You May Also Like

The total solar eclipse could be unsafe for your pet—here’s why

This cult-fave Costco surfboard can make your wave-riding dreams an affordable reality

How new probiotics might make you an unstoppable athlete

5 home decor items from the new Target collection to give your home a healthy jolt of energy

Why your hot yoga class could be more damaging to your skin than UV rays

Meet the next-gen glam squad using intuition for your next style and beauty session

Kristen Bell says she gave away her power for a long time—here’s how she learned to stop

How Kristen Bell found her confidence Pin It
Photo: [email protected]

Kristen Bell seems like the nicest person ever—and in a new essay for Cosmopolitan, she admits that she pretty much is. But she also says that she’s had to learn the difference between being “nice” and being “kind,” and that somewhere in the middle, she found self-confidence.

“Acts of kindness gave me an endorphin boost and made me feel emotionally and physically strong,” Bell says about her high school days. “I made sure to smile at strangers on the street, I donated time to charitable organizations, and I always did my best to make people feel good. I had a real handle on kindness. I knew it inside and out and could generate it like a beast.”

“I had, unknowingly, tied my self-worth to everyone other than myself.”

But as Bell embarked on an acting career, she found herself doing that thing everyone does at some point: comparing herself to others. In her case, that meant comparing herself to other actresses, and questioning why they got certain jobs or roles she didn’t. “I became increasingly resentful and disappointed when my success didn’t line up with others’,” she says. “I had, unknowingly, tied my self-worth to everyone other than myself.”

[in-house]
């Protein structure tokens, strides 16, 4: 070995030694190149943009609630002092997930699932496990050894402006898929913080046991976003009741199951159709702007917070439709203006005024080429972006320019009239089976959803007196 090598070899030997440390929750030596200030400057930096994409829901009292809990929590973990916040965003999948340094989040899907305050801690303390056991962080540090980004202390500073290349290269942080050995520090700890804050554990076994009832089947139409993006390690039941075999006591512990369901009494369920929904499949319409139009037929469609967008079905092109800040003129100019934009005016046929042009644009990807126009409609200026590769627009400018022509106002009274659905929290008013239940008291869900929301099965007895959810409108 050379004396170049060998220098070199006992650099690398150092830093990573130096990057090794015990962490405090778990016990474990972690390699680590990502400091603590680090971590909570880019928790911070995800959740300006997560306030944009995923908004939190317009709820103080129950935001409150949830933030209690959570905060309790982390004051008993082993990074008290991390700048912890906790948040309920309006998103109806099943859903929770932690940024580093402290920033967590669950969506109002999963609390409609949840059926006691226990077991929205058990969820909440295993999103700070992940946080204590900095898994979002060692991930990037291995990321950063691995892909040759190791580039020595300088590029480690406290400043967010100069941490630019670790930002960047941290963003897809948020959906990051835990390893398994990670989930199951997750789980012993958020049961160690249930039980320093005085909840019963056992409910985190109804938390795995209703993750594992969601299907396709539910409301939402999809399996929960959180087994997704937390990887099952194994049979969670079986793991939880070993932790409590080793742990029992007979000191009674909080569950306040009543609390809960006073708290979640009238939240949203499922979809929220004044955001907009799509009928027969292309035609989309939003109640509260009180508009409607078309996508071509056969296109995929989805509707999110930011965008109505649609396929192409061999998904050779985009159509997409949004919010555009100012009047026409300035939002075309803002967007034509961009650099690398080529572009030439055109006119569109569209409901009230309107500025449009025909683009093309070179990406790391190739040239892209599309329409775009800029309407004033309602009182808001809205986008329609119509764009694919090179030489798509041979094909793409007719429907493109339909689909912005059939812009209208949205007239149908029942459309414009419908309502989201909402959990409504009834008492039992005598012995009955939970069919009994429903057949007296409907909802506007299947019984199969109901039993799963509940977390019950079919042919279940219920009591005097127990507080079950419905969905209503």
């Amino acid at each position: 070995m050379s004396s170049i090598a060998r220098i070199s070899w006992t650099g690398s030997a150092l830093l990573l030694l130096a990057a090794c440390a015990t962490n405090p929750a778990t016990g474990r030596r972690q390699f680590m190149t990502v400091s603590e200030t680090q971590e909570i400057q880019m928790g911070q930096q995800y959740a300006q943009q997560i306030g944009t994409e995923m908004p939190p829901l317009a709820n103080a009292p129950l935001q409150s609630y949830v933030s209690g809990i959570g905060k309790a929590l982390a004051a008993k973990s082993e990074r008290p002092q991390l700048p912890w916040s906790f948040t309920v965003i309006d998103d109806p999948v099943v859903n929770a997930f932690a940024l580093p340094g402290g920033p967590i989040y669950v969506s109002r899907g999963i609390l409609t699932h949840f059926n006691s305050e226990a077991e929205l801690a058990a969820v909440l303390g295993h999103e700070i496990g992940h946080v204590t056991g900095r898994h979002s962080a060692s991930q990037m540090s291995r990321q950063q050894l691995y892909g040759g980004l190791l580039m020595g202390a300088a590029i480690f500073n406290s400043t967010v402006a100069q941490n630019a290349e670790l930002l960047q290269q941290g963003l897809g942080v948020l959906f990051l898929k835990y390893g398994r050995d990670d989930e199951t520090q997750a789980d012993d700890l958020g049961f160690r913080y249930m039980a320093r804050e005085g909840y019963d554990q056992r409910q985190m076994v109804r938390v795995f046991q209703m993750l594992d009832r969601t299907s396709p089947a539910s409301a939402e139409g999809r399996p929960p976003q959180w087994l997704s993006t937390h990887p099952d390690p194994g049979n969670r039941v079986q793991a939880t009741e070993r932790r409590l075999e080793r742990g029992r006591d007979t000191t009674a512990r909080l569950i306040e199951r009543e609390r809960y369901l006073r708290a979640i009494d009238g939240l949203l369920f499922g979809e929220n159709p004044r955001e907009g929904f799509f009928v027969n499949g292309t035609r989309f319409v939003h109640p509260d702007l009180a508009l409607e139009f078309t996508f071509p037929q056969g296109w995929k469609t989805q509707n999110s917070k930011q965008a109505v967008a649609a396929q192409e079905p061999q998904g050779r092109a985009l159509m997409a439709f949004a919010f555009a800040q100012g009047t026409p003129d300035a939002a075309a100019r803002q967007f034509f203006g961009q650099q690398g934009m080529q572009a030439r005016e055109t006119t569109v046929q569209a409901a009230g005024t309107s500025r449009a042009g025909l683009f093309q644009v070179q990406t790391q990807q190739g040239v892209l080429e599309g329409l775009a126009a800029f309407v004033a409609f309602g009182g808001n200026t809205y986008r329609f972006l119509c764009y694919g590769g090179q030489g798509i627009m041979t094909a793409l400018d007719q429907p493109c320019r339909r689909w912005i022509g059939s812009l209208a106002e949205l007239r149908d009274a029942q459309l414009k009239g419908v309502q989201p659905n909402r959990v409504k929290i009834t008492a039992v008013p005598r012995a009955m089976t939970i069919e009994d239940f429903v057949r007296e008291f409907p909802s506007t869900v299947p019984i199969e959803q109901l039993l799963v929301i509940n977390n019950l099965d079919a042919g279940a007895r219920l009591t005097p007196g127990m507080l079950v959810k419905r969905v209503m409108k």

Enter Bell’s husband, Dax Shepard, and a hefty dose of tough love. “He looked me square in the eye and said, ‘Are you crazy? This is a self-destructive path. You can only compare your current self to your former self. You’ll get a comparison hangover if you constantly measure your worth against someone else,'” Bell says.

Was she defensive at first? Yup. But she came around. “He showed me true kindness by putting himself in an uncomfortable position and telling me what I needed to hear instead of what I wanted to hear…It was at that moment I realized being nice isn’t synonymous with being kind,” Bell says. “Kindness is the high dive. It requires courage and vulnerability to choose to be honest with people when they may not want to hear it. Real talk—it’s scary. Like pee-in-your-pants scary. But it’s also worth it, because when executed correctly, kindness can produce real personal evolution.”

So uh, how does one go about getting Shepard on call IRL? (Or can we get at least get a “Dear Dax” advice column going?)

And because confidence is contagious, heed this career-boosting advice from 9 super-successful CEOschannel your inner Taystee with these kickass mantras from Danielle Brooks, or just pick up a guitar